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General's home a piece of history

LEESBURG, Va. — He was a five-star general who helped plan the invasion of Normandy, secretary of state and of defense under President Truman, and winner of the 1953 Nobel Peace Prize. As the U.S. Army chief of staff, he organized an army of 8.5 million Americans during World War II.

But Gen. George C. Marshall was best-known as the architect of a sweeping economic recovery program for postwar Europe. The Marshall Plan provided $13 billion to rebuild, stabilize and unite 17 war-torn nations — including Germany and Italy, the very countries that had just been defeated by the U.S. and its allies.

Yet despite all these accomplishments, Marshall led a very private and simple personal life. Now Dodona Manor, the historic Virginia home where he lived from 1941 to his death in 1959, is opening to the public following a six-year, $7 million renovation undertaken by The George C. Marshall Center.

Supporters of the restoration of Dodona Manor in Leesburg hope the house will give history buffs and Marshall fans further insight into the life of one of the most famous and influential men of the mid-20th century — a man whose name is still revered in Europe.

"There have been many times when I've said, 'I know you don't want us to do this,' because he was a very modest man," Marshall Center Director Anne Horstman said, looking at a bust of Marshall in her office. "We will use this house as a means to showcase a remarkable figure of the 20th century, who did remarkable things for the world."

The restoration of the manor was funded in part by 11 of the 17 nations that participated in the Marshall Plan, with Germany contributing the most of any European country, and other major donations from Austria, Great Britain, Italy and the Netherlands. That financial support underlines just how strongly Marshall's legacy still resonates with Europeans.

The three-story Federal-style building, which has an open veranda framed by four white columns, was built in the early 19th century. The house had some structural damage; wallpaper had peeled off, furniture was rotting, the grounds were overgrown.

"A lot of the furniture was actually in very bad shape," said furniture conservator Ron Sheetz, who has worked on 35 to 40 pieces for the restoration. "Veneer lifting, veneer missing, mold, mildew — you name it."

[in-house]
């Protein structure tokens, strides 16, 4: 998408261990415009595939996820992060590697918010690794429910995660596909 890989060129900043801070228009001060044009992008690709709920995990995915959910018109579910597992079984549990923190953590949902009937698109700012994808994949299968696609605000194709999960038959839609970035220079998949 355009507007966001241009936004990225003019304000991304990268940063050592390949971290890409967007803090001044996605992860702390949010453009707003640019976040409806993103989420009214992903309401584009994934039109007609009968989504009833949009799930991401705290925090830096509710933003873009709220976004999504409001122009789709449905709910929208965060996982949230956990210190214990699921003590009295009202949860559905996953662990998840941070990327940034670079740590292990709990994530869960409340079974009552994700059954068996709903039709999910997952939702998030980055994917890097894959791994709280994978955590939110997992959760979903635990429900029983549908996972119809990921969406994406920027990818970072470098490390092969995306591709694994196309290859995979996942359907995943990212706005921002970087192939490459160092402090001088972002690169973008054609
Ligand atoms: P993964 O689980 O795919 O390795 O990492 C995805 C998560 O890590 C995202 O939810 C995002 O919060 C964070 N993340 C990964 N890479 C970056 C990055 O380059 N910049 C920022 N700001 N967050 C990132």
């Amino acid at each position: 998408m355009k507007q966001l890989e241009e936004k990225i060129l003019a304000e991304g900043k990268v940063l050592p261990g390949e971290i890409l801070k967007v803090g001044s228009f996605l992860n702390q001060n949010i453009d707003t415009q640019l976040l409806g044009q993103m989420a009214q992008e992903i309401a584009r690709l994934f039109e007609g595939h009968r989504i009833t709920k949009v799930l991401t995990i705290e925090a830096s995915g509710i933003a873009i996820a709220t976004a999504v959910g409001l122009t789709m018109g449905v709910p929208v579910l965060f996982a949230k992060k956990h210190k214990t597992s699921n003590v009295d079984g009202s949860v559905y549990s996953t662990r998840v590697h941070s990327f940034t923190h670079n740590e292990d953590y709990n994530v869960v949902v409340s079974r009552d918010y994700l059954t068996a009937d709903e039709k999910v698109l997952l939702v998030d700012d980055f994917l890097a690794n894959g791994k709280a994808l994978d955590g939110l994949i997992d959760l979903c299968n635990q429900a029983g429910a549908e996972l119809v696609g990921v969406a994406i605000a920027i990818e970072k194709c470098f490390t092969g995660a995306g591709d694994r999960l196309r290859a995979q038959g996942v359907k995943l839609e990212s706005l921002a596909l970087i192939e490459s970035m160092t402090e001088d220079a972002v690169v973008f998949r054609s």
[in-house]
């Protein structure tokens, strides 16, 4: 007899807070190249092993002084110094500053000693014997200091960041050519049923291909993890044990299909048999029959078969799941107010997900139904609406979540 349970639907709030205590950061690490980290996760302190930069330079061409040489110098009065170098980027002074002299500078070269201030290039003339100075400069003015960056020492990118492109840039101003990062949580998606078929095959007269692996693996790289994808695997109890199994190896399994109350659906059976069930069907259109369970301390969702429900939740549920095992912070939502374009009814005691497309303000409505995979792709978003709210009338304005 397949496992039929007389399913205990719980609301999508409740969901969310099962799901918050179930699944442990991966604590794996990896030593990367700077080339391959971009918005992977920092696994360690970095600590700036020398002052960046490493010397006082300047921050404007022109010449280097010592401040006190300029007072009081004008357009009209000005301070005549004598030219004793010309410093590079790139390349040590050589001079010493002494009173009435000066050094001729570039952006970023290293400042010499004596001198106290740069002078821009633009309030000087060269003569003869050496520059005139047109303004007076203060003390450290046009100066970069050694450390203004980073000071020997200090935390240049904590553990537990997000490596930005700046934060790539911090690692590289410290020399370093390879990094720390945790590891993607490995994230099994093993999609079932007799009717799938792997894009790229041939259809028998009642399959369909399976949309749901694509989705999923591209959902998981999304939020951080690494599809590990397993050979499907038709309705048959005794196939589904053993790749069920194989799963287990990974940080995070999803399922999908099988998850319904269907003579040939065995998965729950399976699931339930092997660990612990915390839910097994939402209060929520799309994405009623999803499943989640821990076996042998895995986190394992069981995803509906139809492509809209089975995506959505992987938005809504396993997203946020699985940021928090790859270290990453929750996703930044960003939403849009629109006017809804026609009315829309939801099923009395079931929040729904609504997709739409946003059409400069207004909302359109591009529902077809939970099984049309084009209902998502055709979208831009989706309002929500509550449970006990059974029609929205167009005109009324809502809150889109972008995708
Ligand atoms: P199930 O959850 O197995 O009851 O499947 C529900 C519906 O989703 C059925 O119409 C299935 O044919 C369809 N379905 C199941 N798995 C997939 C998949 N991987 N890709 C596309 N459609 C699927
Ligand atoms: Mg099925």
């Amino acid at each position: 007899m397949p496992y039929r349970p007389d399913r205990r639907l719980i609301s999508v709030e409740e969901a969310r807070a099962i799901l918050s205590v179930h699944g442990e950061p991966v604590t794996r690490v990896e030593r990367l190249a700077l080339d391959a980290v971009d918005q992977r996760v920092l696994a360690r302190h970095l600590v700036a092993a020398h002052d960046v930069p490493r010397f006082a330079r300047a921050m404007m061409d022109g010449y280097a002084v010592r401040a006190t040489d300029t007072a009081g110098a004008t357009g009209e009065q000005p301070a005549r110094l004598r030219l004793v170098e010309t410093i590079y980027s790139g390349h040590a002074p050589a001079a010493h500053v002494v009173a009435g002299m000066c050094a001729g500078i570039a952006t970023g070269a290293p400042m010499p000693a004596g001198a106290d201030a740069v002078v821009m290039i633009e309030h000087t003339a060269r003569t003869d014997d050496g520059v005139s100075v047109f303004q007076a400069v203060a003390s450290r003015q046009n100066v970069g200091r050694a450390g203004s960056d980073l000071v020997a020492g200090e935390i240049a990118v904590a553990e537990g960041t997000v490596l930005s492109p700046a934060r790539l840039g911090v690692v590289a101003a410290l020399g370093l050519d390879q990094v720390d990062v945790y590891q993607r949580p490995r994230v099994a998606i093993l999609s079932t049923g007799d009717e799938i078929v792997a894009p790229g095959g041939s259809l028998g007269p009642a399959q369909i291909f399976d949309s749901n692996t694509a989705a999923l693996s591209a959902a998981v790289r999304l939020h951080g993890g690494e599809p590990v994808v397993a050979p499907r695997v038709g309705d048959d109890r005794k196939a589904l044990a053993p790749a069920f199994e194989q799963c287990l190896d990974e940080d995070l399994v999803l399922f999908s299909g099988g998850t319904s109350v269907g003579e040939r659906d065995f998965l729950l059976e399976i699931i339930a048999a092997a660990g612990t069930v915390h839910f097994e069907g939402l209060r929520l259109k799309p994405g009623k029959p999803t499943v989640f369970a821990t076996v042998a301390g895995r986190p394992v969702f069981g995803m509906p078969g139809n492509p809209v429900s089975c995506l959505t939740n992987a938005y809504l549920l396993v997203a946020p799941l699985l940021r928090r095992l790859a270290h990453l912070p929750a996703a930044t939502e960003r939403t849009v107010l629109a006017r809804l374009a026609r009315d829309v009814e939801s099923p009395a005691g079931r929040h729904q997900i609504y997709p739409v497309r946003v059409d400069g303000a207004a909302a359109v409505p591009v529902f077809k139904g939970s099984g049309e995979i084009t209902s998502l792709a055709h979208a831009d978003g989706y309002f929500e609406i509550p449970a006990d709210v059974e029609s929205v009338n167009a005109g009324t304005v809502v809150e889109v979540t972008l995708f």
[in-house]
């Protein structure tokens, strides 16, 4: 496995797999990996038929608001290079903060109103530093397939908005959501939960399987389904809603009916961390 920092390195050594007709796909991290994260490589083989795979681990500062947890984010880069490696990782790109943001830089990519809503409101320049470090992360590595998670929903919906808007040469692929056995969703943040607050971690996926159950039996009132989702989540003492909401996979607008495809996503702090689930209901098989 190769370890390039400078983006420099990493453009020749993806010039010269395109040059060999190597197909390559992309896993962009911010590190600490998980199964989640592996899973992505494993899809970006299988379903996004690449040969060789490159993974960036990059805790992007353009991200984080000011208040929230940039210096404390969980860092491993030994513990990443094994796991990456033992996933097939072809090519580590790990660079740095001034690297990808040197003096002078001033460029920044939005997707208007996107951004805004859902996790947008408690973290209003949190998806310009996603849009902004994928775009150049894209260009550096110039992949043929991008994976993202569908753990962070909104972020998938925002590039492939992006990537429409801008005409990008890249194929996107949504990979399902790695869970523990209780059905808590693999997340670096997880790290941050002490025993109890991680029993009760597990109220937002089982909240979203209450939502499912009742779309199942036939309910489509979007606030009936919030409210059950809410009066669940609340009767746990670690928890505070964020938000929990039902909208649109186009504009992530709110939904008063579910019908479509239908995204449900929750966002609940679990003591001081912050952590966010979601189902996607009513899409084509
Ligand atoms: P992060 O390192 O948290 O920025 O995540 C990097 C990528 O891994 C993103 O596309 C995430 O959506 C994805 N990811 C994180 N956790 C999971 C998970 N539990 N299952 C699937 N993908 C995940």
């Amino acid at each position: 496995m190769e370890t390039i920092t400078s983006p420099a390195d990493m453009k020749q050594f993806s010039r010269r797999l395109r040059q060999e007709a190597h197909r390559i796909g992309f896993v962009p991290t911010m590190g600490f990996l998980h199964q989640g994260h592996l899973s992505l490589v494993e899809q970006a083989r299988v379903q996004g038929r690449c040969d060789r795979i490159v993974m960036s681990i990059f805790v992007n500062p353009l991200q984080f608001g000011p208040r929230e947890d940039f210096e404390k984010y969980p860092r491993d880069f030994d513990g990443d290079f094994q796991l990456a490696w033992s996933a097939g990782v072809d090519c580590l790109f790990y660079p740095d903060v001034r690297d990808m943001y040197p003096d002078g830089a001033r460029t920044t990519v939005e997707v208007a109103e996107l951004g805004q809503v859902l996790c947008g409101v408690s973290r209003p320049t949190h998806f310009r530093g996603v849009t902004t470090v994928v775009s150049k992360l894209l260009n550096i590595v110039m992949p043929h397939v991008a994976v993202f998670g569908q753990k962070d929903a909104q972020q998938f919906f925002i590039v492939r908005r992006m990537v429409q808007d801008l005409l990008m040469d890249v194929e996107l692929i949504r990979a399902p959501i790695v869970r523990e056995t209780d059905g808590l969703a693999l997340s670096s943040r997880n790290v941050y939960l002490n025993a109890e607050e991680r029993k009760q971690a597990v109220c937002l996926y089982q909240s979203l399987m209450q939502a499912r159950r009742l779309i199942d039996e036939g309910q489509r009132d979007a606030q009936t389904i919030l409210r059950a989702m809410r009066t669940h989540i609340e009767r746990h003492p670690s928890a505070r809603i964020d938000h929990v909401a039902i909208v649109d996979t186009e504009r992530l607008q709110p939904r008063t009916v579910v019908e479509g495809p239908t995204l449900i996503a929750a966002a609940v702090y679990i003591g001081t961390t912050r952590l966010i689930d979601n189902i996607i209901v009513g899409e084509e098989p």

The project has also included work on the interior, exterior and still-unfinished garden, Horstman said.

Leesburg — located 40 miles northwest of Washington — is now suburban, but in Marshall's day, it was largely countryside. The view from his bedroom window looks over a muddy dirt patch where his prized vegetable garden used to be, and another spot where his wife had a rose garden. His office has a view of the roughly four acres that surround the house.

The furnishings and decor are simple, in keeping with the way it looked when Marshall and his wife lived here. Marshall's lightly painted bedroom has little clutter, little furniture and a single bed tucked in the corner along the far wall. The library is filled with a soft yellow couch, a rugged brown reading chair, about 500 original family books and a vintage television in a huge cabinet with a tiny screen the size of a rearview mirror.

Twenty-first century Americans accustomed to bad news about international policies may find it difficult to imagine, but experts say the Marshall Plan achieved its goals of promoting unity and economic recovery.

"The Marshall Plan compelled the nations of Europe, who for centuries had made war against each other, to band together for their own common good. It was a brilliant step in the right direction, and the journey toward unification, however arduous, continues to this day," said Rachel Thompson, director of education at the Marshall Center.

Keith Wauchope, a career diplomat and former U.S. ambassador to Gabon who serves on the Marshall Center's board of directors, agrees that the Marshall Plan's impact is still being felt. "Perhaps the most profound legacy of the Marshall plan was the foundation it laid for economic integration, which was the precursor to today's European Union," he said.

Dodona Manor will be open to visitors the first three weekends of December. It will close for the holidays and reopen weekends starting Jan. 7.

If you go . . .

GEORGE C. MARSHALL CENTER AT DODONA MANOR: 217 Edwards Ferry Road, Leesburg, Va.; or 703-777-1880. Open Dec. 3, 4, 10, 11, 17 and 18. Closed for the holidays. Reopening weekends beginning Jan. 7. Hours: Saturdays, 10 a.m.-5 p.m.; Sundays, 1 p.m.-5 p.m. Adults, $10; seniors, $8; students and children 9-17, $5. Tours not recommended for children under 8.